The presumption of good faith may be rebutted by clear and convincing evidence that the information disclosed was knowingly false, deliberately misleading, or made with a reckless disregard for the truth. The statute advises that employers should keep a written record of the identity of persons or entities to whom the disclosure is made for a minimum of two years from the date of the disclosure. However, if such a record is kept, it must be included in the employee's personnel file, which the employee has the right to inspect.
The new legislation makes it clear that an employer cannot be held liable for responding truthfully to a request for a job reference; however, the question then becomes whether an employer has an obligation to inform a potential new employer about problems with the employee. The Washington Court of Appeals has held that there is no common law requirement to fully disclose all potentially negative information to a potential new employer. Thus, while an employer can be held liable for making misrepresentations or false statements, there is no liability for omitting potentially negative information when providing a reference. The one possible exception is where the information withheld would disclose that the employee is a threat to the safety of others.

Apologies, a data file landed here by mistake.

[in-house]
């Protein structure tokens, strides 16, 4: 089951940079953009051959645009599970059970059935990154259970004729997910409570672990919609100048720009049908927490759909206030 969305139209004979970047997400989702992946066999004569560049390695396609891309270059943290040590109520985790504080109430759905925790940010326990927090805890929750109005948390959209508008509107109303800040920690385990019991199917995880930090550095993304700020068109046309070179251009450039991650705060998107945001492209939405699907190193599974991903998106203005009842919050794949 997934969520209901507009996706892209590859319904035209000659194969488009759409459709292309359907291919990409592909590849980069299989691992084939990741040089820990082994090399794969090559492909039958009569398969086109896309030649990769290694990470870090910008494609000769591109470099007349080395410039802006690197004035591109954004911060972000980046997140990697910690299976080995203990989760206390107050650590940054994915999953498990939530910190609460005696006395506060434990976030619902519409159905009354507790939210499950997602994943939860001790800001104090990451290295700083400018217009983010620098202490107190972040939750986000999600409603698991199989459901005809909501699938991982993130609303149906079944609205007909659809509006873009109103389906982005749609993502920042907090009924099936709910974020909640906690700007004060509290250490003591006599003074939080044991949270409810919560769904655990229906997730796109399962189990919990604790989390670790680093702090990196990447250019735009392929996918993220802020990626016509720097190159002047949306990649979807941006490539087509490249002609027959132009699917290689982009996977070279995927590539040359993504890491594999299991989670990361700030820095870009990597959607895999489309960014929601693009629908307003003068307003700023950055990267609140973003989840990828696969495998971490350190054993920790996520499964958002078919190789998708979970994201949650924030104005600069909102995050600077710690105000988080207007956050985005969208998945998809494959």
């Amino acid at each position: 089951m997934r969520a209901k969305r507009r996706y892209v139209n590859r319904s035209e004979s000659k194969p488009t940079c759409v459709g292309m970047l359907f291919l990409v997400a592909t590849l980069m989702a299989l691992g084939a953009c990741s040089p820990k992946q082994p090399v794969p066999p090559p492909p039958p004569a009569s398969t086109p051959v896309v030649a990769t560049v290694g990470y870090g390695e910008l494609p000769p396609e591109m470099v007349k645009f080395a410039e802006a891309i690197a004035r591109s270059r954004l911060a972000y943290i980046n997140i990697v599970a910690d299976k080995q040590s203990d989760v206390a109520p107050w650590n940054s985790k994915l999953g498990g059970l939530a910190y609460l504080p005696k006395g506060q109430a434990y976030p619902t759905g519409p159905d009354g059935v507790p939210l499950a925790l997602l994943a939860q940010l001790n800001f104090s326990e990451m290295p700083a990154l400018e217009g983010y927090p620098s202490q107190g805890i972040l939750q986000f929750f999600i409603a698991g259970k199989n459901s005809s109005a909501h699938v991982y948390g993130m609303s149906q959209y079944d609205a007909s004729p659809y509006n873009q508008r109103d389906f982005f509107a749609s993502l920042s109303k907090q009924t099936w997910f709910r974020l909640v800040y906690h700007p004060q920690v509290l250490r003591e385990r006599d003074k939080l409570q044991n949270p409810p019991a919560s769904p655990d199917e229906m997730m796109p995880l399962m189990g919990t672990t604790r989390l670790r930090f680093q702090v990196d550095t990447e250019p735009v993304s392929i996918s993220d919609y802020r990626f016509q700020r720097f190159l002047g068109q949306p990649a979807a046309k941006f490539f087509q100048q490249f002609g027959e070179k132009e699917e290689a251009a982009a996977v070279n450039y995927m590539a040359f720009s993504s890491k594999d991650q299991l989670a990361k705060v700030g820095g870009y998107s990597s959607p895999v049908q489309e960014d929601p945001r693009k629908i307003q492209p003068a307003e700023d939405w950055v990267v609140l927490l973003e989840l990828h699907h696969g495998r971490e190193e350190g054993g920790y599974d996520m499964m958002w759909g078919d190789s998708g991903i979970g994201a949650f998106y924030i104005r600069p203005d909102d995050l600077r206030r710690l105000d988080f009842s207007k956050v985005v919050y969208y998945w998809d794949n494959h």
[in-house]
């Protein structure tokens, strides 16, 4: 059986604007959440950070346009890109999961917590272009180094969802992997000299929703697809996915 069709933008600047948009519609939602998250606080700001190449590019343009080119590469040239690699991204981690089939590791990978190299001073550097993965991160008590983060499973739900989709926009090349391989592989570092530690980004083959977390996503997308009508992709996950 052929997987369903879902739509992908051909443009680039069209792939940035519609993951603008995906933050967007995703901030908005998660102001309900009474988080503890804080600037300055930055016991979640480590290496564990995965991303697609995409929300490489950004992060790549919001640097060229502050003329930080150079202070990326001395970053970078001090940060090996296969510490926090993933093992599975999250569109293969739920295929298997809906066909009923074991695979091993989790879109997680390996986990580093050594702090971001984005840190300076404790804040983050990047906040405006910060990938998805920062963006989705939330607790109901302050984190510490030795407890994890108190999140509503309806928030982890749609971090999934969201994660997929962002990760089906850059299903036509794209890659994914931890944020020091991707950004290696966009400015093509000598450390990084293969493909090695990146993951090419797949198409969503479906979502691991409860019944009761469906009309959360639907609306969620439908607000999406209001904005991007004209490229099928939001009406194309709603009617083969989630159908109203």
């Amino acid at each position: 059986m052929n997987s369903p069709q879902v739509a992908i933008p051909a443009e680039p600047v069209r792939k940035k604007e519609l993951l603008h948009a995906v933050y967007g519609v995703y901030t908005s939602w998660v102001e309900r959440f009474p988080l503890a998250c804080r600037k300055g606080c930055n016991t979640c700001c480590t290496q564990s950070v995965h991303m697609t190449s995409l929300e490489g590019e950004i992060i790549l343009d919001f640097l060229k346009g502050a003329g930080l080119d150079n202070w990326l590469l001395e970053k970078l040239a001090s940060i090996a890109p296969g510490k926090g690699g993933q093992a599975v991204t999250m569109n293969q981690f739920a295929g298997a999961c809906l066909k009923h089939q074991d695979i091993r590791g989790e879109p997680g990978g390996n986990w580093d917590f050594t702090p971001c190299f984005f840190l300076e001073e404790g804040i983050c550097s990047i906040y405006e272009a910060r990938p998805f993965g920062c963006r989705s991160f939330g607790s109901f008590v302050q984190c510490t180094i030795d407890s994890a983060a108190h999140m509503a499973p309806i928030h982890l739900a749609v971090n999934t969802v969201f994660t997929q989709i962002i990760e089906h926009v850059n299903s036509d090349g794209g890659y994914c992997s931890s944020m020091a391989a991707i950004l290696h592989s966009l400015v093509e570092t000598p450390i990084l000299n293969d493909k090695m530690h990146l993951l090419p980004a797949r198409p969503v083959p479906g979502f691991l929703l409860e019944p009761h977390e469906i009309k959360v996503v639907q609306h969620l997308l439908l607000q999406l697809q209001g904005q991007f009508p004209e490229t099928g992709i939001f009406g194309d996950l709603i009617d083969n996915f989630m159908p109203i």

The leading case on this is Richland School Dist. v. Mabton Sch. Dist., 111 Wn. App. 377 (2002). The Washington Court of Appeals addressed the question of what obligation an employer has to reveal negative information about a former employee to a prospective employer. The Mabton School District had employed a custodian who resigned in exchange for the dismissal of charges of child molestation. Mabton officials believed that the charges were false and a product of a nasty divorce battle. While the custodian had been reprimanded for making inappropriate comments, he had not physically harmed any students during his employment by Mabton. Mabton officials wrote letters of recommendation on the custodian's behalf without mentioning the molestation charges.